I brew beer in my garage. 5 gallons at a time. I now have 2 kegs (5 gallons each), so I could theoretically have 10 gallons of my own homebrew on tap at any given time. I’ve personally written the recipe on the past two beers I’ve made, and both were pretty damn good. It didn’t start off that way…
It’s been quite the ride and quite the rabbit hole to fall down. There will undoubtedly be more posts along the way cataloging my hits and misses. But, as a wise person once said, you need to know where you came from, to know where you are going.
My first batch was brewed on a stovetop in Hamilton, NJ. AND, it was actually drinkable (note – my second attempt was awful and a complete waste of time – I learned the value of SANITIZING EVERYTHING). In retrospect, that is pretty amazing because there are so many ways to screw up a batch of beer if you don’t know what you are doing. The kit was a gift from my then girlfriend at the time. She knew I liked to drink beer (duh!), so she figured I might get a kick out of it. This was 2011. My virgin kit was from Brooklyn Brew Shop. It was called Everyday IPA. Buy here from Amazon – Brooklyn Brew Shop Everyday IPA Beer Making Kit.
The kit provides almost everything you need to brew a batch. Inside the kit/box are:
- grain, hops, yeast (the essential ingredients)
- 1 gallon carboy (big glass jug for fermenting)
- thermometer (you’ll learn that temp control is HUGE)
- vinyl tubing
- rack and cane (for getting the beer in/out of the fermenter)
- airlock (you need to keep oxygen out while its fermenting)
- cleanser/sanitizer (you’ll learn that sanitation is HUGE)
What the kit doesn’t provide is:
- water, pots, bottles, caps, strainers, funnels, and…….PATIENCE!
I bolded and underlined patience because beer brewing requires a lot of patience and attention to detail. The kits take a lot of the guesswork out of it, but you really need to trust the process and be willing to follow directions very carefully. Later on if/when you make your own recipes, you’ll need to take that to a whole new level. It really does become a labor of love – you need to not only enjoy the final product (BEER), but also enjoy all of the subtle nuances that can affect/impact the finished product. Appreciating these complexities will make you want to hone your craft and graduate beyond cooking on your stovetop. A whole new world starts to open up if you really want to spend the time making the equipment (which isn’t all that crazy if you do it in pieces). My goal was always to upgrade one part of my operation with each new batch. I’ll get to all of that later in other posts.
Here is a rough outline of my first stovetop session with Everyday IPA from Brooklyn Brew Shop:
- Heat water to 160 degrees on the stove (this takes a little while)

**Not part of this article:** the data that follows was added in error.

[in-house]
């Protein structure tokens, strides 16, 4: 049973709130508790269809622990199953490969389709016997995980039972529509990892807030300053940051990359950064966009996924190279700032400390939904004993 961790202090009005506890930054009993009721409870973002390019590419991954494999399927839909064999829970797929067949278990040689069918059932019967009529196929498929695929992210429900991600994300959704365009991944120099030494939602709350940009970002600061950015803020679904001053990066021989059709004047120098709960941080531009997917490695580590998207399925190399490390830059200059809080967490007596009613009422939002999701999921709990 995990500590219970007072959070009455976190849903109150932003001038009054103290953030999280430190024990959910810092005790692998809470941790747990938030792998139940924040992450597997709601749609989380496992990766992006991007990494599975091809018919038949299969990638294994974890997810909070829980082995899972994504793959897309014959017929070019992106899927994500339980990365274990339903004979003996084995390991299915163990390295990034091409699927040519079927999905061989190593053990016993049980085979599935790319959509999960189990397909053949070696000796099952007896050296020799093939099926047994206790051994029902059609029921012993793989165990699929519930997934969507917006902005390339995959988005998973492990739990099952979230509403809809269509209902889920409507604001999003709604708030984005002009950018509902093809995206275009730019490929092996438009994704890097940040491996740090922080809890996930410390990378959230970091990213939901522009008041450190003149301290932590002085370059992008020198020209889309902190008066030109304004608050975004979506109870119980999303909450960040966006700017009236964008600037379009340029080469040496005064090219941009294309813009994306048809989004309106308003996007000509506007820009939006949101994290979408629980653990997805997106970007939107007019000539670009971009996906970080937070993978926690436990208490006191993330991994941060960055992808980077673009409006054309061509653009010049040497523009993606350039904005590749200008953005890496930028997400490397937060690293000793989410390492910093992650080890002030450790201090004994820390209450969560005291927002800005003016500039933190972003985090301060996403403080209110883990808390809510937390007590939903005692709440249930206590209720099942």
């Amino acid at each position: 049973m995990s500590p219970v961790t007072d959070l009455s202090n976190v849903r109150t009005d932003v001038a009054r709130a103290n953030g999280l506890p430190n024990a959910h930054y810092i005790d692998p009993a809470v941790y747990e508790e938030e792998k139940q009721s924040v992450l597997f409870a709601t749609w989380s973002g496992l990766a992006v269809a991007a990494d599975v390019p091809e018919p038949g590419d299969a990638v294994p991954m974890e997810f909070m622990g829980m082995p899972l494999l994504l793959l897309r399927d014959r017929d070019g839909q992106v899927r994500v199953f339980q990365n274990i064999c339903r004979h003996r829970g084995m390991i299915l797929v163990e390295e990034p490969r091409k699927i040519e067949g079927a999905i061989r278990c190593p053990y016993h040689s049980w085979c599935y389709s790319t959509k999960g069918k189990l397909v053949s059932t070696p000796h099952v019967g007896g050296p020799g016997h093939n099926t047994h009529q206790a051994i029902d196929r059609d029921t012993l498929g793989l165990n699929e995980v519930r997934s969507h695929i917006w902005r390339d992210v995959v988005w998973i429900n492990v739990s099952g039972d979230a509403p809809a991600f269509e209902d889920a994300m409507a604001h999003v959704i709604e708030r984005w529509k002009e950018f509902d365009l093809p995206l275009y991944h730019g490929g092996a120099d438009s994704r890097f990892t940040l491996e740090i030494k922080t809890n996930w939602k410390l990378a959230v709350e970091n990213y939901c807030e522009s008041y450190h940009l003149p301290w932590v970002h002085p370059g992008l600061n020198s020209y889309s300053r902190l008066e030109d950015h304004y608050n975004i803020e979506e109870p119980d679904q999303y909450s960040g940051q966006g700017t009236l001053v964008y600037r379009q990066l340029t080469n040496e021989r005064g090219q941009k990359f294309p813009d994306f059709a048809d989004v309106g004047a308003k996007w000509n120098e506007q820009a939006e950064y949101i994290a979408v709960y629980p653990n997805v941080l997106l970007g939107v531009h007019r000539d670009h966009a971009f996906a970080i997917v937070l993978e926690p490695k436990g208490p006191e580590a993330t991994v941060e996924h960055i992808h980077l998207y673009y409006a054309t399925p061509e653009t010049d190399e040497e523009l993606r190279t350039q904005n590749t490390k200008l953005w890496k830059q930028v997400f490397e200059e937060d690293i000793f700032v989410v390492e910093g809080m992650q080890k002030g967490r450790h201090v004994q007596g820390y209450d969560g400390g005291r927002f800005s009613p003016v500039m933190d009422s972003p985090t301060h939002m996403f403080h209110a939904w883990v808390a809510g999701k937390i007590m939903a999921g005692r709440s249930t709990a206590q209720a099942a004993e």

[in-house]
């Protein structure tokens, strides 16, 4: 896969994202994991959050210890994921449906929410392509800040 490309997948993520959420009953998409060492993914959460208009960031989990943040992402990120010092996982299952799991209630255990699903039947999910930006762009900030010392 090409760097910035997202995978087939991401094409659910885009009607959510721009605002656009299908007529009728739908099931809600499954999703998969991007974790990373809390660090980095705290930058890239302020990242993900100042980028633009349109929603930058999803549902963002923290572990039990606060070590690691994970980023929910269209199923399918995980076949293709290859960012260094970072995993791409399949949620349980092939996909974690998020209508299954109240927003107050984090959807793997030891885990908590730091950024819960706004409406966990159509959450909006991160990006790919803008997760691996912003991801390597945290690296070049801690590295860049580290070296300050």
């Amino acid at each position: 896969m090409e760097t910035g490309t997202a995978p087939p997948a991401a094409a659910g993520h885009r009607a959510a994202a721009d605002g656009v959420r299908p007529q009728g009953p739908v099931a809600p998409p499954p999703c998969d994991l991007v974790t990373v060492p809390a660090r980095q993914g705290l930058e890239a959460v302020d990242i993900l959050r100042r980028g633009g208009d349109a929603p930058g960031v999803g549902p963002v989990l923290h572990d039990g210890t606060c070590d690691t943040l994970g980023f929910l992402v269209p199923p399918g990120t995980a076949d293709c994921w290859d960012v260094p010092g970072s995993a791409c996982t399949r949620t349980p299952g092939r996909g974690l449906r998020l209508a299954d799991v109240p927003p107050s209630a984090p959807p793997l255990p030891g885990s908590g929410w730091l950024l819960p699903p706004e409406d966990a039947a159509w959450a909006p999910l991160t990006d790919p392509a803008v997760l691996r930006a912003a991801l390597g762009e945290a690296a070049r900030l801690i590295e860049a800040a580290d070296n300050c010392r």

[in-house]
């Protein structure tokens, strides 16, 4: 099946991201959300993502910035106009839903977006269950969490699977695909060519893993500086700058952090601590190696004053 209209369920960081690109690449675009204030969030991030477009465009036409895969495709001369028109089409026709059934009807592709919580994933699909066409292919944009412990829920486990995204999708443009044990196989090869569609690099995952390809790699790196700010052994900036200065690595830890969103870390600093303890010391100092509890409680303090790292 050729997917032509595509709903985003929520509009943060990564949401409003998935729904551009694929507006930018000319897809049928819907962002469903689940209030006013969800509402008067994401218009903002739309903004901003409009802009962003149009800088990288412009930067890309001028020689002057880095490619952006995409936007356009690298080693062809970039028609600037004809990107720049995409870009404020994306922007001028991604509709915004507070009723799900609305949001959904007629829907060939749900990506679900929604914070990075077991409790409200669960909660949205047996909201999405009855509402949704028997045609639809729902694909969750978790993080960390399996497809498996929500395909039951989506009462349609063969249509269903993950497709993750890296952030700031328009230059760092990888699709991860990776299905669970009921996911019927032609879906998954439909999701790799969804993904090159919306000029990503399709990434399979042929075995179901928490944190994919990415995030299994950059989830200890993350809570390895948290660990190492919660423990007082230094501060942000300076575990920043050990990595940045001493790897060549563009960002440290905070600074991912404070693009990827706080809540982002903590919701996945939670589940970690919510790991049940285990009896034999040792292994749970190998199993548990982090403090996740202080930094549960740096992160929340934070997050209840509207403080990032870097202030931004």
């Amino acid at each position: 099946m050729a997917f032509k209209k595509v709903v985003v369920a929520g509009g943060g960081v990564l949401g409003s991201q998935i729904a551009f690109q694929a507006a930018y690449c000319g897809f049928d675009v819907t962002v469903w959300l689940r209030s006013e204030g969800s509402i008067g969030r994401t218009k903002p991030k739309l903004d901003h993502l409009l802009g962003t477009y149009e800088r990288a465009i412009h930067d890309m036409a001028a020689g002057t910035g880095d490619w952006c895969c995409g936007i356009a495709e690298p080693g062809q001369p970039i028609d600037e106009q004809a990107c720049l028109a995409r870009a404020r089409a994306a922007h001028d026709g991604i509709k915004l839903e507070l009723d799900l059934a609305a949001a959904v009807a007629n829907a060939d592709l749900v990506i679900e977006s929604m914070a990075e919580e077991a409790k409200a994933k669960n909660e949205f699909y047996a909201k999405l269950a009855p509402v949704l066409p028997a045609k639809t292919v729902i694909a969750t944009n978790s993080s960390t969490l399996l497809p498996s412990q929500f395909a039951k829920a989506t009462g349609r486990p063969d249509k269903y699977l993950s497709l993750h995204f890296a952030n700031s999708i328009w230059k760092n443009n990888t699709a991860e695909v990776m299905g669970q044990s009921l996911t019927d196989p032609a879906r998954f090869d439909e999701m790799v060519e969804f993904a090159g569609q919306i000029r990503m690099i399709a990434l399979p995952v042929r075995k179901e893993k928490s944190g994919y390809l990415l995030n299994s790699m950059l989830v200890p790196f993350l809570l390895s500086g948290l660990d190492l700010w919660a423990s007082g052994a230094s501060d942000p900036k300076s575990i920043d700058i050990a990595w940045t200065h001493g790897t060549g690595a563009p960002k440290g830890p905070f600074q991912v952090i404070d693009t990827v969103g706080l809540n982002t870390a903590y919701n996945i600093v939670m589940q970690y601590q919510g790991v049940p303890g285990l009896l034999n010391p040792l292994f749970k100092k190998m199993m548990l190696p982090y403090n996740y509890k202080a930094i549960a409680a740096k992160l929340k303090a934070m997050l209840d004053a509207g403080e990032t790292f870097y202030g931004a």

- Add grains and watch temp drop to about 150 degrees
- Cook for 60 minutes
- Heat to 170 degrees at the end of 60 minutes and strain out the grains
- Heat more water to 170 degrees
- Rinse the grains that just soaked for an hour with the gallon of 170 water, and collect 5 total quarts of WORT (the liquid left behind by soaking the grains and rising them) for the BOIL
- BOIL the WORT for 60 minutes and add HOPS at various intervals
- Crash cool the boiling pot of WORT in an ice bath until the temp hits 70 degrees (this took awhile)
- From this point forward, anything that touches the WORT must be 100% sanitized, or I risk infecting the beer, so I sanitize EVERYTHING
- RACK the sweet cooled WORT into the sanitized 1 gallon fermentation jug, and pitch the YEAST once I confirm the WORT is 70 degrees (any hotter could hurt the yeast and/or kill it)
- Put airlock on fermentation jug, and set in a cool, dark, dry place for 2 weeks
- C-L-E-A-N everything
2 weeks later…
- Sanitize all of the empty beer bottles I collected for your beer bottling (I actually bought a batch of pop tops from Amazon).
- Add PRIMING SUGAR to the fermentation jug, so the beer has extra sugar to eat (thus causing carbonation)
- RACK the beer from the fermentation jug into the sanitized bottles, and cap them
- Store in cool dry area
- C-L-E-A-N everything
2 weeks later…
- Move beer bottles into fridge to cool (I like cold IPA’s)
- Pop the top of a beer, hope to hear a “fizz” indicating carbonation leaving the bottle
- Drink the beer and hope to not gag
As you can see, that is a lot of work and patience for 1 gallon of hopefully drinkable beer.
My bottom line advice, if you are interested in brewing beer, is to start with one of these home “stove top” kits. If you follow the instructions, the finished product should be somewhat palatable. The most important part of the experience is the questions you’ll ask along the way – usually, “…isn’t there an easier way to do this?” The answer early on is YES.
Also, after spending a couple of hours in this process, you’ll be disappointed when the final finished product only yields a gallon (actually a little less) of drinkable beer. You’ll want to know how to scale it up, so you get more “bang” for your time spent. It is THAT experience which may cause you to fall down the rabbit hole that I did so many years ago. You’ll start reading blog posts. You’ll start watching YouTube videos. And, you’ll have such a sense of accomplishment when you convert your first 5 gallon IGLOO water cooler into a mash tun for the first time. You’ll feel like a beer wizard.
So, long story short, this is a hobby I highly recommend. Please start small, have fun, make mistakes, and develop the desire to want to do it better. You won’t be sorry!